Knowledge Byte: Top 9 Cloud Computing Threats
Back in 2013, the Cloud Security Alliance (CSA) identified “The Notorious Nine,” the top nine cloud computing threats.
Cloud computing has introduced new avenues of attack on an organization’s confidential data. If a multi-tenant cloud service database is not properly designed, a flaw in one client’s application could allow an attacker access not only to that client’s data but every other client’s data as well.
Data loss refers to the loss of data through accidental deletion or natural disasters such as fire or flood. Data can also be deleted by a malicious hacker. Issues regarding data loss can also occur in the need to record data for audit purposes, such as HIPPA compliance, where a data loss would violate the rules.
Account or Service Traffic Hacking
If an attacker gains access to your credentials, he or she can eavesdrop on your activities and transactions, manipulate data, return falsified information, and redirect your clients to illegitimate websites.
Insecure Interfaces and APIs
IT admins rely on interfaces for cloud provisioning, management, orchestration, and monitoring. APIs are integral to the security and availability of general cloud services. Consumer organizations and third parties are known to build on these interfaces, injecting add-on services. This introduces the complexity of the new layered API and increases risk, as organizations may be required to relinquish their credentials to third parties in order to enable their agency.
Denial of Service (DoS)
DoS has been an Internet threat for years, but it becomes more problematic in the age of cloud computing when organizations are dependent on the 24/7 availability of one or more services. DoS outages can be costly for customers who are billed based on compute cycles and disk space consumed. While an attacker may not succeed in knocking out a service entirely, he or she may cause a delay in processing time and it becomes expensive for the consumers to run the service.
Malicious Insiders can be a current or former employee, a contractor, or a business partner who gains access to a network, system, or data for malicious purposes. In an improperly designed cloud scenario, a malicious insider can wreak even greater havoc. From IaaS to PaaS to SaaS, the malicious insider has increasing levels of access to more critical systems and eventually to data. In situations where a cloud service provider is solely responsible for security, the risk is high.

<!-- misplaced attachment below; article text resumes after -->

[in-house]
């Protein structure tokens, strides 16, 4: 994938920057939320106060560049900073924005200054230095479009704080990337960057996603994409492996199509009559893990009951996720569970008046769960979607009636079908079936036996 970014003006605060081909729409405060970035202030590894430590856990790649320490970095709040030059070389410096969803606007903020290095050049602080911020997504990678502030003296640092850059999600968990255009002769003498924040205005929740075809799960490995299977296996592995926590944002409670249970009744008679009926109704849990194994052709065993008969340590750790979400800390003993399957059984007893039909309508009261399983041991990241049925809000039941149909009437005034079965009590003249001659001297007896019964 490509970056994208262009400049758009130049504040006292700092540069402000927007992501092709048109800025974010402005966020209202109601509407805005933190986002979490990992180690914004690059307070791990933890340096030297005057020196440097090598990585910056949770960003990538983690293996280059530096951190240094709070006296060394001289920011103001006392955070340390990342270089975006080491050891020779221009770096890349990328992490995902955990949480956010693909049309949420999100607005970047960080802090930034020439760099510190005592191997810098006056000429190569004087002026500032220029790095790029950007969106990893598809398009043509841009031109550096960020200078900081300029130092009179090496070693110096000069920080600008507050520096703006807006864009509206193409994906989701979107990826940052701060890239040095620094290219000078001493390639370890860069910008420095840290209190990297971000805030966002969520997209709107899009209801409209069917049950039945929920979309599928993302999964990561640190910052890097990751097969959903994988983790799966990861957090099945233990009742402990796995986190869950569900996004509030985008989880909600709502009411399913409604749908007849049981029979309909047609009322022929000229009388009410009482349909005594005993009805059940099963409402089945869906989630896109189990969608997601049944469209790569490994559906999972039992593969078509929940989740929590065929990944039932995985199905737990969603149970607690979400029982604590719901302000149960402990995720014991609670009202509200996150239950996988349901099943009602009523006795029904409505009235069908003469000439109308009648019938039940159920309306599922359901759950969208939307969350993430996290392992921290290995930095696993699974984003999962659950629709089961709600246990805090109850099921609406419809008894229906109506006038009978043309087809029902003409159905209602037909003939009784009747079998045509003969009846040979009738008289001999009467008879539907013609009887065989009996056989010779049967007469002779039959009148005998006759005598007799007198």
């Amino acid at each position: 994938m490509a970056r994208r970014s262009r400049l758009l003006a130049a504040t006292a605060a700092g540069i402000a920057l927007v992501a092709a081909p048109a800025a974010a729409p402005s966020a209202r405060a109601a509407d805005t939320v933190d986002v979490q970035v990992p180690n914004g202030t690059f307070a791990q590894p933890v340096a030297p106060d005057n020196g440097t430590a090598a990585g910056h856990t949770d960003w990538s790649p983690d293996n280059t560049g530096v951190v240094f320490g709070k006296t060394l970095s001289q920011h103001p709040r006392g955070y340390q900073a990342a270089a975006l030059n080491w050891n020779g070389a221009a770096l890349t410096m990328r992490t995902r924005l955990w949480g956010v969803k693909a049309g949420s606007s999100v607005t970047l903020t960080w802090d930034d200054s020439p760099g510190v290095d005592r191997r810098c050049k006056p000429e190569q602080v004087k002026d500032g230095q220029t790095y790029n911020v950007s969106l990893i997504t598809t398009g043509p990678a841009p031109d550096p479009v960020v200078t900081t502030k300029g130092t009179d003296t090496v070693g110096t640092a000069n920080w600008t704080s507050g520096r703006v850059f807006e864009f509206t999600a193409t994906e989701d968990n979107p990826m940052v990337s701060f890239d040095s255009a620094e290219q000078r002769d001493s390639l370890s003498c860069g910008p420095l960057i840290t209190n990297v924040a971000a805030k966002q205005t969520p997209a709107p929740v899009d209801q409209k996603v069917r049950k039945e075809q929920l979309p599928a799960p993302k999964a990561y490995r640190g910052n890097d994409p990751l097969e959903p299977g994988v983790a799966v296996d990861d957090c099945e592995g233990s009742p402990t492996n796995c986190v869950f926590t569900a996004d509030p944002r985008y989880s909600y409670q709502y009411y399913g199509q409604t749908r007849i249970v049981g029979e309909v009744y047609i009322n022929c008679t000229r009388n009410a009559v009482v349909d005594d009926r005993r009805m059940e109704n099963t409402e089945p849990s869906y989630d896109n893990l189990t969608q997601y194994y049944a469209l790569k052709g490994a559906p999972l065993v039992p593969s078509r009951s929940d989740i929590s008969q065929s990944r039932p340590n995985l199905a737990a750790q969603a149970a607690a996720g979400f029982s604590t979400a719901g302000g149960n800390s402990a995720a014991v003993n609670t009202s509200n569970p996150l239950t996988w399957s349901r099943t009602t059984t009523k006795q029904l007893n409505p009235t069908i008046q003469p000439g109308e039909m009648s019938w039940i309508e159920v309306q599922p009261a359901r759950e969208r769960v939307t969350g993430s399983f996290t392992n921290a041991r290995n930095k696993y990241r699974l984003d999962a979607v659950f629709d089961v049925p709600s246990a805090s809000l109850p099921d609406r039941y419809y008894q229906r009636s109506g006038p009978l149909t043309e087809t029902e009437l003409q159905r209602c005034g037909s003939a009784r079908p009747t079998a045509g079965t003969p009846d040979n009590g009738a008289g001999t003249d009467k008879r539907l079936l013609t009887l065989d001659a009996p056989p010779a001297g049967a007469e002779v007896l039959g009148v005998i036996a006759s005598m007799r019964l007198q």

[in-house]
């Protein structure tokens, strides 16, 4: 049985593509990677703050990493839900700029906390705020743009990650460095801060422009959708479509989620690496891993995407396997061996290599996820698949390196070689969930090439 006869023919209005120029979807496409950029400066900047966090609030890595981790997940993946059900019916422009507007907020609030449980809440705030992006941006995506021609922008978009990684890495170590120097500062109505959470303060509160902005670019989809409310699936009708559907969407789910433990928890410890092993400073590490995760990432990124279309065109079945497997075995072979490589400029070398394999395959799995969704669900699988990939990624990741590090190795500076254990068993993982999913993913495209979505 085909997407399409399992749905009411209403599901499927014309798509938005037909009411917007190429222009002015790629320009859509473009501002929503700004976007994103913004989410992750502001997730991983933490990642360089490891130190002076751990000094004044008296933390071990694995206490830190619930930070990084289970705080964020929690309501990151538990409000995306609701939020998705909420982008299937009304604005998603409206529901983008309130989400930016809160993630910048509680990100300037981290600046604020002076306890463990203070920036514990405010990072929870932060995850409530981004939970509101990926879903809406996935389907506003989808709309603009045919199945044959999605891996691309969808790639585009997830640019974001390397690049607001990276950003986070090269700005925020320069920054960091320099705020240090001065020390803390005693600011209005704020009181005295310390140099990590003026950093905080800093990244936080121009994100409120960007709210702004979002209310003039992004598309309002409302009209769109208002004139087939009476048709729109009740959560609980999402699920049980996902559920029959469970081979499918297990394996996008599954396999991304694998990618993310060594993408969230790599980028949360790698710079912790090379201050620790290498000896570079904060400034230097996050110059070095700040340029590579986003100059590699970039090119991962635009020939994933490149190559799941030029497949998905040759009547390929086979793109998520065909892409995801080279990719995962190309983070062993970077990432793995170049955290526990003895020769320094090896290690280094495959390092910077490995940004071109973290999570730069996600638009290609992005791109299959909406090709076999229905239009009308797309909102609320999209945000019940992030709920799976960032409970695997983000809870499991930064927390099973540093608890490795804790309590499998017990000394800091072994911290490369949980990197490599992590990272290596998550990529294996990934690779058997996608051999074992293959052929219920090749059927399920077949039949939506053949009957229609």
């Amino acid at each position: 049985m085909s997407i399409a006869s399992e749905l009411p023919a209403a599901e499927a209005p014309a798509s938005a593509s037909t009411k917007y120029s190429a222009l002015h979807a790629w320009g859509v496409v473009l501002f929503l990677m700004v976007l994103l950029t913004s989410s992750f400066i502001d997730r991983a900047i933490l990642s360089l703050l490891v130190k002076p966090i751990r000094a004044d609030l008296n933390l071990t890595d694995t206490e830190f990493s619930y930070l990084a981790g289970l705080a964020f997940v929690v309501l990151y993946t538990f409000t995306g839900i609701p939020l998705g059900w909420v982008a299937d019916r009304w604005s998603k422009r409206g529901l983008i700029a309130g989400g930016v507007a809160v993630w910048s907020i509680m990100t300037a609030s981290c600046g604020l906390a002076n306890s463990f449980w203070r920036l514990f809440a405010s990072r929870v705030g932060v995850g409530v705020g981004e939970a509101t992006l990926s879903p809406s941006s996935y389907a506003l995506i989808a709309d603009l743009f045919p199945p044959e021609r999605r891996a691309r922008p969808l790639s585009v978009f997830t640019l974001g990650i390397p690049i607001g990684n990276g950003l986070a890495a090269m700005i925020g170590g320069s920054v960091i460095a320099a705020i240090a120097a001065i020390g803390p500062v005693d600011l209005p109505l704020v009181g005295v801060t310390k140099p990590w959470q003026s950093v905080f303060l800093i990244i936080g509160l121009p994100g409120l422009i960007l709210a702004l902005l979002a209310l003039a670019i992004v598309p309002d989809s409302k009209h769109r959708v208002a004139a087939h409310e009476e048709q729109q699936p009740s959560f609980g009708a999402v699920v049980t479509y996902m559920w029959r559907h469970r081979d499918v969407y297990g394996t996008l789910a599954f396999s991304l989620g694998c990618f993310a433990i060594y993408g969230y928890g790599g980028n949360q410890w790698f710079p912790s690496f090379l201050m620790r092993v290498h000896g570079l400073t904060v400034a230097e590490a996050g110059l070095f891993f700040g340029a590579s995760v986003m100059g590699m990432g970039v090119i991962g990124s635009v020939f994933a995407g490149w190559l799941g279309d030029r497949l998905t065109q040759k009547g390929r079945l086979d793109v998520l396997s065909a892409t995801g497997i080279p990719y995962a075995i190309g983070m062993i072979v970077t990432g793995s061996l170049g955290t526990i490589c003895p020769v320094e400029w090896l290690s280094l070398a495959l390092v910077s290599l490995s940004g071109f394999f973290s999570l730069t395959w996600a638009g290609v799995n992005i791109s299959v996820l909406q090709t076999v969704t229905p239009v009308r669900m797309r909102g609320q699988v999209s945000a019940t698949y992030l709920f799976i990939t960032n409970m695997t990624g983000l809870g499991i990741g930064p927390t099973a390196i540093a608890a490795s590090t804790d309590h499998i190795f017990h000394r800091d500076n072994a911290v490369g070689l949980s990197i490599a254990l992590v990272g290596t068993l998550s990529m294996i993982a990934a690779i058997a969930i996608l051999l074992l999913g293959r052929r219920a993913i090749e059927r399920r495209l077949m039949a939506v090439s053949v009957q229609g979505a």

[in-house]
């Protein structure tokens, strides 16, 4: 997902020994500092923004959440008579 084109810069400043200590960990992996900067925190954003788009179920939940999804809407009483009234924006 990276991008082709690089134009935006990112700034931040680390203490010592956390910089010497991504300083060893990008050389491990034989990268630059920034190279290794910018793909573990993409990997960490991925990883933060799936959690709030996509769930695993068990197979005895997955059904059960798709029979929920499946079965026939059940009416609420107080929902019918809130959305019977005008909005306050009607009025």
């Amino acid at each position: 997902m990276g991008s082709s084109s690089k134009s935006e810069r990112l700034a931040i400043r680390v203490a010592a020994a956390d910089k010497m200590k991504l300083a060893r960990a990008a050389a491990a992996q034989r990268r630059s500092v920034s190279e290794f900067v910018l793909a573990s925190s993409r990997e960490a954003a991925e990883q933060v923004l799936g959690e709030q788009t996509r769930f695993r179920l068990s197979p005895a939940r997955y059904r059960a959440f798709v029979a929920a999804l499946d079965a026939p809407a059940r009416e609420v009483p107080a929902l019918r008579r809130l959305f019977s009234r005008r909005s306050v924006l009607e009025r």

An example of cloud abuse is a bad guy using a cloud service to break an encryption key too difficult to crack on a standard computer. Another example might be a malicious hacker using cloud servers to launch a DoS attack, propagate malware, or share pirated software. The challenge here is for cloud providers to define what constitutes abuse and determine the best processes to identify it.
Insufficient Due Diligence
Organizations embrace the cloud without fully understanding the cloud environment and associated risks. For example, entering the cloud can generate contractual issues with providers over liability and transparency. What’s more, operational and architectural issues can arise if a company’s development team isn’t sufficiently familiar with cloud technologies as it pushes an app to the cloud. CSA’s basic advice for organizations is to make sure they have sufficient resources and to perform extensive due diligence before jumping into the cloud.
Pegged Shared Technology Vulnerabilities
Cloud service providers share infrastructure, platforms, and applications to deliver their services in a scalable way. According to the “The Notorious Nine” report “Whether it’s the underlying components that make up this infrastructure (for example, CPU caches and GPUs) that were not designed to offer strong isolation properties for a multi-tenant architecture (IaaS), redeployable platforms (PaaS), or multi-customer applications (SaaS), the threat of shared vulnerabilities exist in all delivery models”.
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